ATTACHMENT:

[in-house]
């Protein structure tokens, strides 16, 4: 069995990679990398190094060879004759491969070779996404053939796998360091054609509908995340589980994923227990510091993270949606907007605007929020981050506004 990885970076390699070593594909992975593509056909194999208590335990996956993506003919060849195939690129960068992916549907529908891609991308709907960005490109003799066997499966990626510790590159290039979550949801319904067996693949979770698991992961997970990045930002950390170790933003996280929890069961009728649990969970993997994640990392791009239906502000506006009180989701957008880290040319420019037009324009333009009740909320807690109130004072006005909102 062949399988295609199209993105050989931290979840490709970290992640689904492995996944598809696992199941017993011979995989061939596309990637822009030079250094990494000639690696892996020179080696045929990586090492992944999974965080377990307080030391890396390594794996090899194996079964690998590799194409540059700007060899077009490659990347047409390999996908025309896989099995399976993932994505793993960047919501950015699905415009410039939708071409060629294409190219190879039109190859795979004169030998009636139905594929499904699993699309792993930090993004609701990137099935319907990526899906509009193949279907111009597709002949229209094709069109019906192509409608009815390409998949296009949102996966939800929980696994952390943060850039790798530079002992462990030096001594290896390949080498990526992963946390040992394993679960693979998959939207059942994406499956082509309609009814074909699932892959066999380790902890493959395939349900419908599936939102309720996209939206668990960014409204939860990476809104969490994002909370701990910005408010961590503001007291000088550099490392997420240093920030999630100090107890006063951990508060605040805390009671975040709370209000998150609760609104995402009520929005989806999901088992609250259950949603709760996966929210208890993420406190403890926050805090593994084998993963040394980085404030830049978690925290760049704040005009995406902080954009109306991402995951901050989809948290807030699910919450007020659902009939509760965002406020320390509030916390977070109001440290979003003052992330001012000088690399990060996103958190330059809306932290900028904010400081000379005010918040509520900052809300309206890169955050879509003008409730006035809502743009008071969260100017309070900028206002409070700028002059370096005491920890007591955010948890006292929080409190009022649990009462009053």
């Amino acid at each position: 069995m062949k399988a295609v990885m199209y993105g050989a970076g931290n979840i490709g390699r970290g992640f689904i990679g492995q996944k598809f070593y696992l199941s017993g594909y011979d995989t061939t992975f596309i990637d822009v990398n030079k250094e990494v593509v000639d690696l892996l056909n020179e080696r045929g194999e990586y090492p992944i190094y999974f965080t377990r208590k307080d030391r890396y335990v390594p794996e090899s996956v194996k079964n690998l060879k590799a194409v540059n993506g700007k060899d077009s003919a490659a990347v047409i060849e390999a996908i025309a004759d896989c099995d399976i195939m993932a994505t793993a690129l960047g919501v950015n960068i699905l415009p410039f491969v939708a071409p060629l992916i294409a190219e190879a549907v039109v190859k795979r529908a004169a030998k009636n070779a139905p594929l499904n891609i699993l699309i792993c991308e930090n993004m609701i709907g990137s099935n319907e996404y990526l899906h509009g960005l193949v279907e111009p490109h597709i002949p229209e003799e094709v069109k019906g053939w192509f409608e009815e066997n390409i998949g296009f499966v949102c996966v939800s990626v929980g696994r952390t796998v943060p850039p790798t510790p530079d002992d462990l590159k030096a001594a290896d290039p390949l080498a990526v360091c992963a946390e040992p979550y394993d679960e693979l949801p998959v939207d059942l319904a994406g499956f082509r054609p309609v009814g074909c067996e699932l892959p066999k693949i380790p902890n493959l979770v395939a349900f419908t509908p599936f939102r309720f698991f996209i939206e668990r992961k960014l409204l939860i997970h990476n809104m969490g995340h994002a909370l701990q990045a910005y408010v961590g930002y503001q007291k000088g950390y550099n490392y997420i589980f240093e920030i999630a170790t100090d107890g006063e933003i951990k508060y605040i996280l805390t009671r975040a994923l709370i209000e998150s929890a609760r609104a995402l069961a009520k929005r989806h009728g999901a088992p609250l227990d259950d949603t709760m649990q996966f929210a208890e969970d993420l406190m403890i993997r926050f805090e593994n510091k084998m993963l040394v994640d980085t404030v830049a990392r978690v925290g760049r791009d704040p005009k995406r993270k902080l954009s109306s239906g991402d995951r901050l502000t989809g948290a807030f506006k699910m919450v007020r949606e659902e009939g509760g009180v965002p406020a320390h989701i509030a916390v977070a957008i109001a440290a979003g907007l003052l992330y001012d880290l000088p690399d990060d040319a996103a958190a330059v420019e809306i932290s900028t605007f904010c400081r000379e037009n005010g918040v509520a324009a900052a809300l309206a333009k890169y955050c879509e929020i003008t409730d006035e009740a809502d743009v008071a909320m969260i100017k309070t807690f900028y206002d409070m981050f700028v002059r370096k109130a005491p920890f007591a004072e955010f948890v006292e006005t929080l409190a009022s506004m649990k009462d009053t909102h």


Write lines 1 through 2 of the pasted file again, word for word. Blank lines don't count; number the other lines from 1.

[in-house]
């Protein structure tokens, strides 16, 4: 069995990679990398190094060879004759491969070779996404053939796998360091054609509908995340589980994923227990510091993270949606907007605007929020981050506004 990885970076390699070593594909992975593509056909194999208590335990996956993506003919060849195939690129960068992916549907529908891609991308709907960005490109003799066997499966990626510790590159290039979550949801319904067996693949979770698991992961997970990045930002950390170790933003996280929890069961009728649990969970993997994640990392791009239906502000506006009180989701957008880290040319420019037009324009333009009740909320807690109130004072006005909102 062949399988295609199209993105050989931290979840490709970290992640689904492995996944598809696992199941017993011979995989061939596309990637822009030079250094990494000639690696892996020179080696045929990586090492992944999974965080377990307080030391890396390594794996090899194996079964690998590799194409540059700007060899077009490659990347047409390999996908025309896989099995399976993932994505793993960047919501950015699905415009410039939708071409060629294409190219190879039109190859795979004169030998009636139905594929499904699993699309792993930090993004609701990137099935319907990526899906509009193949279907111009597709002949229209094709069109019906192509409608009815390409998949296009949102996966939800929980696994952390943060850039790798530079002992462990030096001594290896390949080498990526992963946390040992394993679960693979998959939207059942994406499956082509309609009814074909699932892959066999380790902890493959395939349900419908599936939102309720996209939206668990960014409204939860990476809104969490994002909370701990910005408010961590503001007291000088550099490392997420240093920030999630100090107890006063951990508060605040805390009671975040709370209000998150609760609104995402009520929005989806999901088992609250259950949603709760996966929210208890993420406190403890926050805090593994084998993963040394980085404030830049978690925290760049704040005009995406902080954009109306991402995951901050989809948290807030699910919450007020659902009939509760965002406020320390509030916390977070109001440290979003003052992330001012000088690399990060996103958190330059809306932290900028904010400081000379005010918040509520900052809300309206890169955050879509003008409730006035809502743009008071969260100017309070900028206002409070700028002059370096005491920890007591955010948890006292929080409190009022649990009462009053």